An oft-repeated slight of libertarians by statists, is that people tend to support libertarianism when they’re young, but reject it as they mature. Supposedly this is because only immature or juvenile people would see merit in libertarian philosophy.
Aside from the obvious question whether this claim as a whole is even true, it is also seriously begging the question if, and why, libertarianism would be popular with people that are immature, and less so with people that are mature.
In order to answer this question properly, one simply needs to look at just what the political philosophy of libertarianism and the overall political attitude called statism represent.
First of all, we need to comprehend just what makes immaturity and what makes maturity. In my estimation, immaturity in an incapability to deal with the world, with reality, and with life itself without what one might call a “security blanket” close by. Reality, the world, and life itself can be very rough and unforgiving, and can for these reasons be very scary for those with little stamina or a solid backbone. Just as they would be for children. How will people find and keep a job, in order to be able to pay bills? How will they get healthcare in the case of a medical issue? How will they deal with the existence of injustice and crime in society? The list of worries about the reality of existence goes on and on. For many, it may be simply too much to bear, and the notion of having to navigate life independently, maturely and without the constant presence of a guiding and protecting presence may resemble a nightmare. Immature people will tend not to take the consequences of their actions and decisions very seriously, so long as there is a safety feature that can be used when things may get dire. To be completely dependent on oneself if one has to face the consequences of one’s actions and decisions, would certainly either act as a wake-up call for those looking to live life irresponsibly, or confront them with those hard consequences if they resume their irresponsible and immature lifestyle.
In our youths, we have parental figures that basically allow us to live life without having to worry too much about the consequences of our actions. Those parental figures will generally take the blame, and the responsibility of any negative consequences. They will bail us out; they will pay the costs of the damage we do; they will offer us the services we need free of charge. And all of this, they will do provided we accept that we generally have to live by their rules and obey their directions. As adults, we go it alone, decide for ourselves what we spend our money on, choose who we associate with, buy the services we need, and face the costs of the damage we may do.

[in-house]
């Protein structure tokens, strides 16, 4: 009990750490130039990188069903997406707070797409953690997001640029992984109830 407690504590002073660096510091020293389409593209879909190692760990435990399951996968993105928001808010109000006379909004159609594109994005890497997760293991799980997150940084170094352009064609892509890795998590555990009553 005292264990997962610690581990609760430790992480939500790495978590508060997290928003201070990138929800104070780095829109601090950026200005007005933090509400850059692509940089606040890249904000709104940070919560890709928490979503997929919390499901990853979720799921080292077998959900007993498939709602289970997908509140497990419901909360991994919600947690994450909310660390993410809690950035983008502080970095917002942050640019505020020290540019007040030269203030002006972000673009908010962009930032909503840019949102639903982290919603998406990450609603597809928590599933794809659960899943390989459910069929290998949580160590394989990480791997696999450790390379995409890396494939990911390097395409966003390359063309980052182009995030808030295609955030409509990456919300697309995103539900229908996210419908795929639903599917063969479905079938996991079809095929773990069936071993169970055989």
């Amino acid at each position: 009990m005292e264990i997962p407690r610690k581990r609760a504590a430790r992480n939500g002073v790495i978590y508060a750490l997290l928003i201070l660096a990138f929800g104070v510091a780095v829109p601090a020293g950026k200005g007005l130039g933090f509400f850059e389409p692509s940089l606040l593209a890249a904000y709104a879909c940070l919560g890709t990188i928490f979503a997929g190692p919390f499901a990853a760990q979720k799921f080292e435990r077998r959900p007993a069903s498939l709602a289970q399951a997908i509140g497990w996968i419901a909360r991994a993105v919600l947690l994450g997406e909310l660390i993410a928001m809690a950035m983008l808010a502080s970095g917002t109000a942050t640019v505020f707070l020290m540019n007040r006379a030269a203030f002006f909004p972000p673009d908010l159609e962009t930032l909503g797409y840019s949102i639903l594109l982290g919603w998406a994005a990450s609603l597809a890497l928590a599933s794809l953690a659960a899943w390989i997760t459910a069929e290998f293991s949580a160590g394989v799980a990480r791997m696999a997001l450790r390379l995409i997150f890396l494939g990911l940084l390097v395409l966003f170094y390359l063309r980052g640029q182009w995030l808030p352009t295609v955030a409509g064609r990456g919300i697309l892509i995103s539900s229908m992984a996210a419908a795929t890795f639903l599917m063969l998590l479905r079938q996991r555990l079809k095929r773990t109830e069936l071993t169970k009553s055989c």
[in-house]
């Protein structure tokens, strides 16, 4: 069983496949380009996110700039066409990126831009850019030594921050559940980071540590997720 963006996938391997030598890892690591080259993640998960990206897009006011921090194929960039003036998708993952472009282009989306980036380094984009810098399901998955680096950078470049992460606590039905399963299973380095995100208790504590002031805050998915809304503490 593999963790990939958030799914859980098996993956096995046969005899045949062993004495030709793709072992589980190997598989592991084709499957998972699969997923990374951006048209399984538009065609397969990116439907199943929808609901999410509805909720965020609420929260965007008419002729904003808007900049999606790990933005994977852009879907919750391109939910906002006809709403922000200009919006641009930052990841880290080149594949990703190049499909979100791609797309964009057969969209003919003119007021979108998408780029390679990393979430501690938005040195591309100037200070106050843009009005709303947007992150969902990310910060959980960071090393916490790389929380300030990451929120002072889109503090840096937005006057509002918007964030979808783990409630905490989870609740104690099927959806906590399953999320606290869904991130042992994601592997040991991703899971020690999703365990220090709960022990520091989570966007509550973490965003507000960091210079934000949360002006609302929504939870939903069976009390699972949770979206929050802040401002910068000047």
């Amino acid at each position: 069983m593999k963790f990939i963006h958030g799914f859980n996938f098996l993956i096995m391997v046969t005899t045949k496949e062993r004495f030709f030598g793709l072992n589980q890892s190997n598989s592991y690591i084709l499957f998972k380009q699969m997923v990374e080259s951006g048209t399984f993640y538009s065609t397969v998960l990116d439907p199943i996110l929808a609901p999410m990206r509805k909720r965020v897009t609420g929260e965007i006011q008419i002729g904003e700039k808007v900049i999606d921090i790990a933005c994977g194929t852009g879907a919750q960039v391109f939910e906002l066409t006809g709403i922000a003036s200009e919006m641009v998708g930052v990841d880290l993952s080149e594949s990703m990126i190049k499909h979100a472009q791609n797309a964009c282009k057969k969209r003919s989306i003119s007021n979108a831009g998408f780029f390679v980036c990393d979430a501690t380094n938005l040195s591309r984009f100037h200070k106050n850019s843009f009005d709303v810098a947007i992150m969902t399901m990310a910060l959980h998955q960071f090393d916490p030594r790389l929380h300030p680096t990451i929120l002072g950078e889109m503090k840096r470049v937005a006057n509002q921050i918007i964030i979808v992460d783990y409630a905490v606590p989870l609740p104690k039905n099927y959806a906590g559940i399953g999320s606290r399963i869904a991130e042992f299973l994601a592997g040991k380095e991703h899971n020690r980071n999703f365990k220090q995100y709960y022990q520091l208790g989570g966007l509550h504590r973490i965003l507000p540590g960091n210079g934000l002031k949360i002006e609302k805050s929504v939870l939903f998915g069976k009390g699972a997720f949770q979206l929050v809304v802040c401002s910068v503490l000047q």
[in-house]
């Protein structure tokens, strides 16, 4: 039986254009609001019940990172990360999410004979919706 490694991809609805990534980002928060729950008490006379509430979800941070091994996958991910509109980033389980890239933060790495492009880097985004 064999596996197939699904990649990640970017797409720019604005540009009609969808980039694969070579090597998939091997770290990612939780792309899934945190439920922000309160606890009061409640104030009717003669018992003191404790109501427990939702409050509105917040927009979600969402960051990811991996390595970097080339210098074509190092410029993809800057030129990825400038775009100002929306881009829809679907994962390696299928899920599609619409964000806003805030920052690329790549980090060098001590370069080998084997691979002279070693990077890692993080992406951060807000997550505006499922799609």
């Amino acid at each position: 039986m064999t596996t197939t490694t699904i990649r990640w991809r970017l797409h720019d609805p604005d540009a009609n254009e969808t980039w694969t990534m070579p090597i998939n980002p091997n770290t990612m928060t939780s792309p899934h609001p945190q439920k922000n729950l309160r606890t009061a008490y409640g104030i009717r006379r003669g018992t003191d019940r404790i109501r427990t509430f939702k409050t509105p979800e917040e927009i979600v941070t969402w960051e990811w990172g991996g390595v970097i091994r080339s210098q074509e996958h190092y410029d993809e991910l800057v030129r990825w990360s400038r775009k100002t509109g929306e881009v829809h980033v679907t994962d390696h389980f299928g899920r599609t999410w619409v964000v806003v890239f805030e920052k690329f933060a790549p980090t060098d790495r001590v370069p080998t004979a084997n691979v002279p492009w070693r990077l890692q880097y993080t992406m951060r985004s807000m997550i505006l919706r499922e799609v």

As we mature, we take more and more responsibility for our own lives and our decisions, and we accept more and more that making bad decisions will confront us with the consequences of them. We realize we cannot have it all, and we must make choices that we have to live with.
When we look at the state, what we see is essentially no more than a political form of a parental figure on the societal level. It is there to ‘guide’ us, to ‘bail us out’, to defend and protect us from the angry outside world, to ‘teach’ us, to ‘soothe’ us and ‘nurture’ us, to ‘fix’ things for us, and to instill us with ‘norms and values’. The price for this parental replacement of our parents at the level of the family unit, is that, just as with our parents at the family unit, we have to live by its rules and obey its directions. We are supposed to love our government and our state, the way we loved our parents as children (and usually continue to do so). We are supposed to be loyal to it, and trust it, preferably without many conditions or questions. We are supposed to see it as our own, much more so than other states. As we would fight to defend the honor of our parents, we must be willing to fight for the honor of our state.